Skip to main content

lost and found?

Joe: So...i lost my laptop...what now?
Admin: You LOST your laptop?
Joe: Umm..yea..I left it on the metro...the bag's gone now. I don't know what to do.
Admin: You LOST your laptop?
Joe: Well..i misplaced it.
Admin: Okay, well we don't get too many of these calls. I'll have to file a report. Contact your local computer group and they'll set you up with a temporary computer.
Over the next two hours, he got calls from upper management and the head of HR.
"There's confidential information in there. How could you lose it?'
Joe: "Well, I'm sorry. It won't happen again"
HR: "Yeah well it better not."
The firm went back and forth with him for an entire day, making him feel real guilty. Now there's a slide in every general firm presentation on laptop security.

Lost files are another issue. This happens once every few months, and the region gets a general email asking if anyone found these files.

The good thing is, with laptops...it is extremely encrypted and protected and all the information is backed up automatically in some general server. So a new laptop with all the previous information stored in a lost laptop can be up and running in a day.

But with files, that just sucks. Best we can do is lock it up in boxes. Ideally, everything should be electronic, but there's no way the old school will allow that to happen. Some firms do have everything electronically stored, so the retrieval process is much easier.

Good luck redoing all the work done on paper. For the few documents I've had to recreate, it sucks..it really does.

Comments

Kelkel said…
Do they need to worry so much about a lost laptop? Apart from having to re-do work if you haven't backed files up to a remote location, the firm doesn't lose much, unless you have some papers with notes. Otherwise, they should just be glad if you didn't have paper copies in your laptop bag. The laptop itself can't be worth much in the big picture, because they're not exactly top-of-the-line anyway.
notfordisplay said…
The lost laptop is not so much an issue for us as it is for our clients. There is sensitive information in there that can do a lot of damage if it's in an investor's hands, since it's not public information yet.

Popular posts from this blog

auditing vs consulting

I was wondering if you could break down the career opportunities in auditing and consulting (in a big 4). I know that consulting pays more in a big 4 and has more interesting work, but it seems that auditing has extremely good exit opportunities (Financial controller, CFO etc). Any thoughts on which is better in the long run?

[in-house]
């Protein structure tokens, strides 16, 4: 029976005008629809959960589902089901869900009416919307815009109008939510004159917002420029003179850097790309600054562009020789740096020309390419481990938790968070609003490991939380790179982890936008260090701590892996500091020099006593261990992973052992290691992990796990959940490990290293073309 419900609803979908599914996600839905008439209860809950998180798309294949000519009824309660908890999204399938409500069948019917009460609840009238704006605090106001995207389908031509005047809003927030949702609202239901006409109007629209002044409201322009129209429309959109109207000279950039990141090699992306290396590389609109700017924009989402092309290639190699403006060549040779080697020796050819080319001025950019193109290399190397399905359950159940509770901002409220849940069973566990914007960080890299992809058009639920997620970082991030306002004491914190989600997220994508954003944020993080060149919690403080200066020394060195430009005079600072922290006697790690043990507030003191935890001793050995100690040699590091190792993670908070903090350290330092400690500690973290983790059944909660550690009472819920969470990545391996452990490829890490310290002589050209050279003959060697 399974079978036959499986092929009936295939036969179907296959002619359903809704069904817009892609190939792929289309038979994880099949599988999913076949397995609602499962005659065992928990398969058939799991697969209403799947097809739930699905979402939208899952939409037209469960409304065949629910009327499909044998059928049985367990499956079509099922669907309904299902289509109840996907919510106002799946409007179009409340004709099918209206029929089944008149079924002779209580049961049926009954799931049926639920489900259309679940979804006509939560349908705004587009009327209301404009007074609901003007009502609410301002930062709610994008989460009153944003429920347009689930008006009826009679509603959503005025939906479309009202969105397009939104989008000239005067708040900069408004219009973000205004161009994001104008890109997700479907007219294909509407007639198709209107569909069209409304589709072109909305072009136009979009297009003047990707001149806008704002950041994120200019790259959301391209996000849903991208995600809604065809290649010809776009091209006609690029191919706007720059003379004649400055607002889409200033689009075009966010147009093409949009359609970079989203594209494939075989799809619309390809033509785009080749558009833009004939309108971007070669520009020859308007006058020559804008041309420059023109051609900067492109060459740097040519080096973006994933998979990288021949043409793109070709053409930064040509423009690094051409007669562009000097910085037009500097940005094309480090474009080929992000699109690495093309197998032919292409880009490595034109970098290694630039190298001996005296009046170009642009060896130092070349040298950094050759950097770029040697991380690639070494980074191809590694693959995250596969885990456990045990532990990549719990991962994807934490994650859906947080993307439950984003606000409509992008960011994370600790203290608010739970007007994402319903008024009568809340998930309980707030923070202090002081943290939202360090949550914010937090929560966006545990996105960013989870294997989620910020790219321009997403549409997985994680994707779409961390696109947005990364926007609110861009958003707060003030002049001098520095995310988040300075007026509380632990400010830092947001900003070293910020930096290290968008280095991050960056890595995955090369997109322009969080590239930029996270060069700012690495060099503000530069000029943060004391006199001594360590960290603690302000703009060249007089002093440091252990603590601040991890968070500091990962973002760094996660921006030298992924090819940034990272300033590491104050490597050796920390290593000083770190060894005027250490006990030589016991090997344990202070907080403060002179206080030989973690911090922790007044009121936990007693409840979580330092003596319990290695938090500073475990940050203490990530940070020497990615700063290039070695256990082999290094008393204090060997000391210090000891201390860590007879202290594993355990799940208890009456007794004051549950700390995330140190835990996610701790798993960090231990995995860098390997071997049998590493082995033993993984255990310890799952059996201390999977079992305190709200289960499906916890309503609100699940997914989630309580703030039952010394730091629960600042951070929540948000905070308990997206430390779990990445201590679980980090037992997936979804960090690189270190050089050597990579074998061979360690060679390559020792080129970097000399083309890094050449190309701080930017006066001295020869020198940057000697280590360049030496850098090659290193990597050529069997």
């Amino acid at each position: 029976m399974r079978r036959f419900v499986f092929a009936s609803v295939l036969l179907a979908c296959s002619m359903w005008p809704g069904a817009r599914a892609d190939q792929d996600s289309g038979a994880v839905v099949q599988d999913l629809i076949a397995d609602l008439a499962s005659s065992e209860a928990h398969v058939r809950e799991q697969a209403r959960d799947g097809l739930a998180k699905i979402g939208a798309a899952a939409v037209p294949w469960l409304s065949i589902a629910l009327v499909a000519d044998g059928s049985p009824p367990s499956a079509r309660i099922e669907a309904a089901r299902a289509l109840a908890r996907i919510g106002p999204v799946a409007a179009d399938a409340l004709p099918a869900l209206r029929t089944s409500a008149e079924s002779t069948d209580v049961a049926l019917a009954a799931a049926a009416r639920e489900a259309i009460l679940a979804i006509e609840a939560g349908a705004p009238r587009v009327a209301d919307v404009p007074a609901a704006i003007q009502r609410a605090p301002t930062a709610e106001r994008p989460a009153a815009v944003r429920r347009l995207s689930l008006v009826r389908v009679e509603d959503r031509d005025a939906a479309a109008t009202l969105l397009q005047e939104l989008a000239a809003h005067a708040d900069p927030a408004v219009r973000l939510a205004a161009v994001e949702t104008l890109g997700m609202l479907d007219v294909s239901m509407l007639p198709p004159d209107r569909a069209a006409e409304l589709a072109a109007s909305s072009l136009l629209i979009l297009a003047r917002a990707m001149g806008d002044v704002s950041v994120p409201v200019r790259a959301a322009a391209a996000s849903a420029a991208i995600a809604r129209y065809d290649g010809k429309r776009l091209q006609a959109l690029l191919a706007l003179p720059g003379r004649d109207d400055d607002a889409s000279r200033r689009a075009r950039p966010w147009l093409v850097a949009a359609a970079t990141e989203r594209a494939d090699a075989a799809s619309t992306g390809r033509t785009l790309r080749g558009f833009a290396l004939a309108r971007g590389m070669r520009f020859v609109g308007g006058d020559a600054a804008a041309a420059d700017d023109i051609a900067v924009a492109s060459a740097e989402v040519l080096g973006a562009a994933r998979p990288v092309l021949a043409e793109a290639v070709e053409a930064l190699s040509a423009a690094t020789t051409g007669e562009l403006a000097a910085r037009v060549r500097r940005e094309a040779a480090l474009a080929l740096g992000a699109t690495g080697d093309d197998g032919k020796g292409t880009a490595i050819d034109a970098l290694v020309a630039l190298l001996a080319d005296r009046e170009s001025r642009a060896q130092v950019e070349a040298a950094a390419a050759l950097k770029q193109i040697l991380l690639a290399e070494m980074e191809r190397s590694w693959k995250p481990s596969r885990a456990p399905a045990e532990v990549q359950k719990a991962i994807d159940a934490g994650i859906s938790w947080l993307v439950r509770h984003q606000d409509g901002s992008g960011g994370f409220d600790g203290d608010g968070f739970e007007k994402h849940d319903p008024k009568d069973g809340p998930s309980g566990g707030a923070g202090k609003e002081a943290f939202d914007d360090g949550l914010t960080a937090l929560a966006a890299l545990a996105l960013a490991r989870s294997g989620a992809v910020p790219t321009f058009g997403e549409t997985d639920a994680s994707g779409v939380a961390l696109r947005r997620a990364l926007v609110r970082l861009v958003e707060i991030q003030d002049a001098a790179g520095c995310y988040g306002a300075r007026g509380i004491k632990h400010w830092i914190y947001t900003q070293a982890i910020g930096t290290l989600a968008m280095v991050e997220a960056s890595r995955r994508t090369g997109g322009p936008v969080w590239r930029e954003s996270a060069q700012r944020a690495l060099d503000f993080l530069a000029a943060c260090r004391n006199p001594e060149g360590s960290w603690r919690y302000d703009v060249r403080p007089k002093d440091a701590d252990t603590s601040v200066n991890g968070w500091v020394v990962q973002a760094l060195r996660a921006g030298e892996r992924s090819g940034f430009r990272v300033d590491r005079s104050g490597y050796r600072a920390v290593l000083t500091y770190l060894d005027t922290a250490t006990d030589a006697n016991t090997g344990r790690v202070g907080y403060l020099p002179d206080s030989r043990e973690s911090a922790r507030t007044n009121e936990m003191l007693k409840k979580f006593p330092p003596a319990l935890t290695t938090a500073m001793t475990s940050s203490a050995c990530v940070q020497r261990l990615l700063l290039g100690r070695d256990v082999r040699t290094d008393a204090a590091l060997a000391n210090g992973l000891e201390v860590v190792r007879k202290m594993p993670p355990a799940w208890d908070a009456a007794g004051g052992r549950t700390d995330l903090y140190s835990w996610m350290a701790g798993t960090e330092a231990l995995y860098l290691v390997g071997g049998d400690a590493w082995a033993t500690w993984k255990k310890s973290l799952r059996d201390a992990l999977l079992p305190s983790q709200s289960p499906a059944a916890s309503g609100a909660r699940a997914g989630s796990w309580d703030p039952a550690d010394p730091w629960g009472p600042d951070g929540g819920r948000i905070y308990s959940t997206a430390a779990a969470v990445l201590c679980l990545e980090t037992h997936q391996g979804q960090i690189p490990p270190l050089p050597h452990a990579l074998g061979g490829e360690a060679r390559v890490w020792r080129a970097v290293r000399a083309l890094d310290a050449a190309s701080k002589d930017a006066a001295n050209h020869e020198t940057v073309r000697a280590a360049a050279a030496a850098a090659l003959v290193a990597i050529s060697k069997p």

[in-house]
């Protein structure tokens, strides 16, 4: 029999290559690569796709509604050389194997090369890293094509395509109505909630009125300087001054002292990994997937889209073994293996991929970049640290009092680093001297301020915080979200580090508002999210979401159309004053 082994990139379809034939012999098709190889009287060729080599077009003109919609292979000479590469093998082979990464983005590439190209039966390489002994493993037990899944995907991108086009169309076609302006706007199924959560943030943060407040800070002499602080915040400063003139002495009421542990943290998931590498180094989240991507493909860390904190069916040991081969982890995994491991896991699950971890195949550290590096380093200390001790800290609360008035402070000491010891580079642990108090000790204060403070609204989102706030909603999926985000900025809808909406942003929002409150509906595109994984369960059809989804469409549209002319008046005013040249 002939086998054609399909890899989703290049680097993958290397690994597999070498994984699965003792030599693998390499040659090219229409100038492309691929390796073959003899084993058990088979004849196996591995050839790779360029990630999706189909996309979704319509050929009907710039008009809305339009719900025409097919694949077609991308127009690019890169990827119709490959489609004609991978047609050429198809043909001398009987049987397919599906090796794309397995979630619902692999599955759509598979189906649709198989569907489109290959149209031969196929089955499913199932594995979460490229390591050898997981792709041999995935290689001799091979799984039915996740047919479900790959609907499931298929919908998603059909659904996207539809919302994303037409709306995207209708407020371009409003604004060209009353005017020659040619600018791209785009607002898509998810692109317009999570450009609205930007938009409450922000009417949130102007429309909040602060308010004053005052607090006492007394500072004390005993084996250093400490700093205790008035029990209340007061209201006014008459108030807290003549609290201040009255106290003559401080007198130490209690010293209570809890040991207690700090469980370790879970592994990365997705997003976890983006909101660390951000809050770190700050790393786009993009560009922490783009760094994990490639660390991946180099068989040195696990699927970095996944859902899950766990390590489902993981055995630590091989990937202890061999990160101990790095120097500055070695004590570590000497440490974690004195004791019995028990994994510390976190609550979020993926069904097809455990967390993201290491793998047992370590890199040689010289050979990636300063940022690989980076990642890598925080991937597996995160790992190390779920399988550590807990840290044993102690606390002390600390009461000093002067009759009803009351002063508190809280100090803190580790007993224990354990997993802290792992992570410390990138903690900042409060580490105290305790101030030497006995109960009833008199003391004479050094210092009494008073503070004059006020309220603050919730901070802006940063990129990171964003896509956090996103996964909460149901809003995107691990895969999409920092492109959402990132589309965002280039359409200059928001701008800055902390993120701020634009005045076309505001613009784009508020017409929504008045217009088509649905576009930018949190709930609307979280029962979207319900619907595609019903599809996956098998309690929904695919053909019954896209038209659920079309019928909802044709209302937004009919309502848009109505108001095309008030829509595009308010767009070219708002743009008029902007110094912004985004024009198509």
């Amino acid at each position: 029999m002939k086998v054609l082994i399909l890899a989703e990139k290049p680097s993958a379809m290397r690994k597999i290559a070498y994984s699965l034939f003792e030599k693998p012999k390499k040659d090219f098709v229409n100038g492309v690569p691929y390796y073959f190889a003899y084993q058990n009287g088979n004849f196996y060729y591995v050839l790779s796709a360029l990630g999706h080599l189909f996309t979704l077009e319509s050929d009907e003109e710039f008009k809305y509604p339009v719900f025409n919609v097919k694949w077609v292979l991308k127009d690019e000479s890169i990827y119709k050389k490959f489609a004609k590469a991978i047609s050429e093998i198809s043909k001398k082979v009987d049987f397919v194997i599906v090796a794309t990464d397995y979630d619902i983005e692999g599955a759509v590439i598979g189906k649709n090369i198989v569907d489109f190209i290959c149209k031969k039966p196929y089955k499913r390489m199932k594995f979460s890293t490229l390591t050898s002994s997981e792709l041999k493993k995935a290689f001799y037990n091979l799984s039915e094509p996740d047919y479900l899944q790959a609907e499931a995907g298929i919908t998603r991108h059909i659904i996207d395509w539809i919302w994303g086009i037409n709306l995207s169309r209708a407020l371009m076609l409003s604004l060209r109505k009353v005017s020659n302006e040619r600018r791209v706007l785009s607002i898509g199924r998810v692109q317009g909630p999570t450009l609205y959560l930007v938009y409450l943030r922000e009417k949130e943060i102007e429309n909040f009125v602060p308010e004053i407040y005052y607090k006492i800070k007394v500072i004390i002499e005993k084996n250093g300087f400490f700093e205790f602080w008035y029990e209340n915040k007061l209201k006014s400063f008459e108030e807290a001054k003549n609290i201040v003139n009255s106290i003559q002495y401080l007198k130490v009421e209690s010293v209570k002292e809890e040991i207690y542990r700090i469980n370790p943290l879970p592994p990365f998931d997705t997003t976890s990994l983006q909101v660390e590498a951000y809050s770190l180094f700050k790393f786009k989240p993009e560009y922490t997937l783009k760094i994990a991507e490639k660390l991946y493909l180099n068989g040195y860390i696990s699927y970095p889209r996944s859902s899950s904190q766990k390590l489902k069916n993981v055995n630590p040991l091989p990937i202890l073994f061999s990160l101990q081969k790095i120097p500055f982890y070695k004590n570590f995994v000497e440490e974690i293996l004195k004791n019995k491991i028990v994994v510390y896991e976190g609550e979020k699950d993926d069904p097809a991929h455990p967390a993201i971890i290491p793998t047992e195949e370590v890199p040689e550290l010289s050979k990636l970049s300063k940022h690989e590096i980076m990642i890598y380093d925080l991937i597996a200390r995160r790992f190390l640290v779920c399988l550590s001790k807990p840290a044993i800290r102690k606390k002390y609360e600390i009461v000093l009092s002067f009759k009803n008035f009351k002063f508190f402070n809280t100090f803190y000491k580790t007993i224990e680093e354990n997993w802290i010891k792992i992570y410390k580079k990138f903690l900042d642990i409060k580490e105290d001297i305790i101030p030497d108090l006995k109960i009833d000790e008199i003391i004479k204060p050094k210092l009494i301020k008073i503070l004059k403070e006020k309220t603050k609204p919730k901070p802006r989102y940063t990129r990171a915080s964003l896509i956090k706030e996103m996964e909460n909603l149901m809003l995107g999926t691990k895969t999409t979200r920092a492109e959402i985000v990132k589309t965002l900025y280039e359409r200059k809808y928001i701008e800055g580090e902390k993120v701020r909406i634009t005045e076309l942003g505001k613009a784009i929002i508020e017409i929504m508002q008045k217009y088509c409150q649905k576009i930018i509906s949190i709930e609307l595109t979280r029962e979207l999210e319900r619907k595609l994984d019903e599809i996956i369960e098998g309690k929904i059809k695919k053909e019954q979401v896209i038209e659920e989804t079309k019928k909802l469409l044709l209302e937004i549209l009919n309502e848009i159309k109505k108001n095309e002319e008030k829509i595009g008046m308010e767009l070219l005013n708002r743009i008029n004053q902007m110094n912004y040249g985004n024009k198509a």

Well there's different consulting services offered by public accounting companies - the most popular being IT consulting and risk consulting. There are also other consulting services offered, but these two hire the most. Do they pay more? Yes, but not by much. Not enough for you to say: Shoot, the $$ is a huge reason for me to move over. Is the work more interesting than audit? Yes. You're actually looking over a company's processes and telling them what to do instead of what not to do (audit). Everyone I know who's made the switch likes it waay better than audit.
In the long run though, choosing audit vs consulting really depends on what you want t…

should you choose to audit financial services?

I'm trying to decide whether to audit financial services companies or non-financial services companies. What would you say are the pros and cons of either industries? Do individuals who choose non-FS have less career mobility within the firm or if they decide not to stay with the B4 after a few years?
Really depends on what you'd like to do after (unless you really love auditing). If you want to a controller,etc. at a p/e firm or a hedge fund down the road, you'd want to go into financial services. The pay won't be too bad, especially if you get a share of the insane bonuses they dole out. If you want to audit industries with tangible products and want to get a better understanding of the operations of such businesses, then other industries are the way to go.In terms of mobility outside the firm, auditing other industries is the way to go since you have plenty of options when you exit the audit world. For example, in 2008, after Lehman collapsed, it was incredibly hard …

career progression

"What can you tell me about the different possible tracks a person would take at the Big 4 in regards to tax vs. audit? Is there a difference in career progression among the two specialties? How about career potential? Workload?"

Loaded question. In terms of career potential, they're both pretty potent. Audit leads you to controller/accounting manager/ VP - accounting positions at companies if you choose to quit. Tax can lead to tax manager positions at various companies/firms..to help them minimize taxes and exploit tax loopholes. It's a pretty important position in many companies...I'm not an expert on tax careers though, so you might want to ask somebody in a tax related position.
In terms of career progression, it's the same as audit...start off as a staff associate...move to senior..manager..snr mgr..partner.
In terms of workload, my friends in the tax department seem to work two busy seasons...in the fall and in the spring. So I think they work more than i…